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  • Writer's pictureThe Pendulum

Canadian Reparations and Welfare Reform

Hannah Roebuck

The Canadian federal government and First Nations leaders have come to a historic $40 billion agreement-in-principle to compensate young people harmed by Canada's discriminatory child welfare system and to reform the system that tore First Nations children from their communities for decades. The agreement allocates $20 billion for compensation and $20 billion for long-term reform of the on-reserve child welfare system. If the agreement is approved, the financial settlement would be the largest of its kind in Canadian history.

In 2007 the First Nations Child and Family Caring Society and the Assembly of First Nations filed a complaint under the Canadian Human Rights Act. It alleged that the federal government discriminated against First Nations children by underfunding the on-reserve child welfare system and refusing to comply with Jordan's Principle, a policy stating that the needs of a First Nations child requiring a government service take precedence over jurisdictional disputes over who or what entity pays for that service. In 2016, the Canadian Human Rights Tribunal found that the federal government discriminated against First Nations children and reported that Canada's actions led to "trauma and harm to the highest degree, causing pain and suffering”. The tribunal ordered the Canadian federal government to pay $40,000 to each child and primary guardian affected by the on-reserve child welfare system, the maximum amount allowed under the Canadian Human Rights Act. The Canadian Human Rights Tribunal also directed the federal government to pay $40,000 to all First Nations children and their primary guardians who were denied services or forced to leave home. Children and their primary guardians left with no choice in order to access services covered by Jordan's Principle from its inception on December 12, 2007 to November 2, 2017, when the tribunal ordered Canada to change its definition of Jordan's Principle and review previously denied requests. In the fall of 2019, the federal government submitted an application to the Federal Court to dismiss the tribunal's order and the claim for compensation. That decision was widely condemned by First Nations leaders, human rights organizations, and advocacy groups across the country. At the time, the government said it did not oppose compensation, but it maintained that the tribunal did not have the proper jurisdiction to order specific compensation through a class action lawsuit. Regardless, in September 2021, the Federal Court dismissed the government's judicial review application.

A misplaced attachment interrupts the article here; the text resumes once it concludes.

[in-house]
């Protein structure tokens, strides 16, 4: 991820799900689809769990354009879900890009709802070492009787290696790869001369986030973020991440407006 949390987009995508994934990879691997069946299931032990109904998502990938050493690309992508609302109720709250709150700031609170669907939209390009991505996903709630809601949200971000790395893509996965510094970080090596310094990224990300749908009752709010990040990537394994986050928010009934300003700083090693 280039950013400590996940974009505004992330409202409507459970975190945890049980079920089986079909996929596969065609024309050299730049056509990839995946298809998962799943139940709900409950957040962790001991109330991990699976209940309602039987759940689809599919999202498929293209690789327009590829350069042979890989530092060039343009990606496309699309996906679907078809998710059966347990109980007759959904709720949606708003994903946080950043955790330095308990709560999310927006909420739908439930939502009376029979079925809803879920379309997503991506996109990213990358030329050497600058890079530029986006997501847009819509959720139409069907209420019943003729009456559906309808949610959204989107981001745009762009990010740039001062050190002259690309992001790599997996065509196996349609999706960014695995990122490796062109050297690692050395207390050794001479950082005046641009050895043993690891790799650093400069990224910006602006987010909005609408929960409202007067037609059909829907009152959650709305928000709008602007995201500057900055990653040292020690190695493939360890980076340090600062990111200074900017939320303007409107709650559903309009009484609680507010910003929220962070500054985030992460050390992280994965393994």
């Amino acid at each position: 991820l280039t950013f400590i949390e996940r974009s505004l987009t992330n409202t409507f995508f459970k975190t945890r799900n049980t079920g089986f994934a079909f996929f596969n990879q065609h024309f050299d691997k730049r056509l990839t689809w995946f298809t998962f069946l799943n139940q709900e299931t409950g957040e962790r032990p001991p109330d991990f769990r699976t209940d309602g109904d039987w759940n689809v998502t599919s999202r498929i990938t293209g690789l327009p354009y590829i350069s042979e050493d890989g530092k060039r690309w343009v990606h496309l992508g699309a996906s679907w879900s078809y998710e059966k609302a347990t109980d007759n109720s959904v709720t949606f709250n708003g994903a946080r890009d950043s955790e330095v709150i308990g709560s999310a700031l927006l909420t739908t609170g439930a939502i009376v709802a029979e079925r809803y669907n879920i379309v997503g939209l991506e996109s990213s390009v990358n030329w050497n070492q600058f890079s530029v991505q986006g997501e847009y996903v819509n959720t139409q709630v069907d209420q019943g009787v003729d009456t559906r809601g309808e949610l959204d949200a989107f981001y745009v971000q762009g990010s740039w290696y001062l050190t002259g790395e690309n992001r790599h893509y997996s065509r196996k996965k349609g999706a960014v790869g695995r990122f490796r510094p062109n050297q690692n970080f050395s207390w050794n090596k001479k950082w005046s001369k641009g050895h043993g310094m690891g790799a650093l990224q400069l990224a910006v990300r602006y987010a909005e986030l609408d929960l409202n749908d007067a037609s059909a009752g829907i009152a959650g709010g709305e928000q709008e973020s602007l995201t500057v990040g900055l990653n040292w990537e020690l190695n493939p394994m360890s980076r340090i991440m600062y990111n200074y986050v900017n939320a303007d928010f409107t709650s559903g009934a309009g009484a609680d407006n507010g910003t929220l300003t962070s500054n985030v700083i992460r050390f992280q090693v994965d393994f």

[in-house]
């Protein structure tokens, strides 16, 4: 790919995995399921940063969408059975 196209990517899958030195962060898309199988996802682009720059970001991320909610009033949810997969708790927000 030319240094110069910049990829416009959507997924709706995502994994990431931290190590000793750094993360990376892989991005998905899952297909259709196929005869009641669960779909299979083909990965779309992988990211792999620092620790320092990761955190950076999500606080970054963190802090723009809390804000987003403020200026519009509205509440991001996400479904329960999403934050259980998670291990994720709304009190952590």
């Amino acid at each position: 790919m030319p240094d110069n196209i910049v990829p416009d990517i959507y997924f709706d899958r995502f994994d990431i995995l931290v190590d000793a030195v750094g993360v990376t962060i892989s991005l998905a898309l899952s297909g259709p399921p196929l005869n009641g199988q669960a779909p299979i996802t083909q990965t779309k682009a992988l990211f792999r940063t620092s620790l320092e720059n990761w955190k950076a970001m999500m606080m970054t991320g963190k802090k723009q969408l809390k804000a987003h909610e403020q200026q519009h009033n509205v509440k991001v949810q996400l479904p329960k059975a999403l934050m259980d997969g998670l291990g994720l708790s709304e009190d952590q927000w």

The government will not drop its Federal Court appeal until the $40 billion agreement-in-principle is approved. If approved, likely in late 2022, the current agreement-in-principle could end a 15-year legal battle and provide compensation for tens of thousands of people.

This deal is an important step in addressing the cultural genocide and discrimination unleashed against First Nations by the Canadian government. From 1831 to 1998, the government separated around 150,000 Indigenous children from their families and sent them to residential schools where they faced indoctrination, compounded trauma, and physical and sexual abuse. At least 6,000 Indigenous students died, although some officials say that number could be higher. As a result of the legacy of residential schools, First Nations children are more than 17 times more likely to be in foster care than Canadian children. Even further, after First Nations children age out of the system at 18, they are often left without state support to find safe housing, employment, education opportunities, or even the most basic care services. The current agreement-in-principle is an acknowledgment that even after the closure of residential schools, the Canadian child welfare system was better designed and resourced to remove First Nations children from their families than to support them in place.

Although this agreement-in-principle does not rectify or erase the trauma, pain, or state-sanctioned violence inflicted upon First Nations families and children in Canada, it is a significant step toward accountability. Canada’s decision has the possibility to start a global conversation about reparations, state responsibility, and colonial legacy, but the influence of this agreement in the Americas and beyond is yet to be seen.

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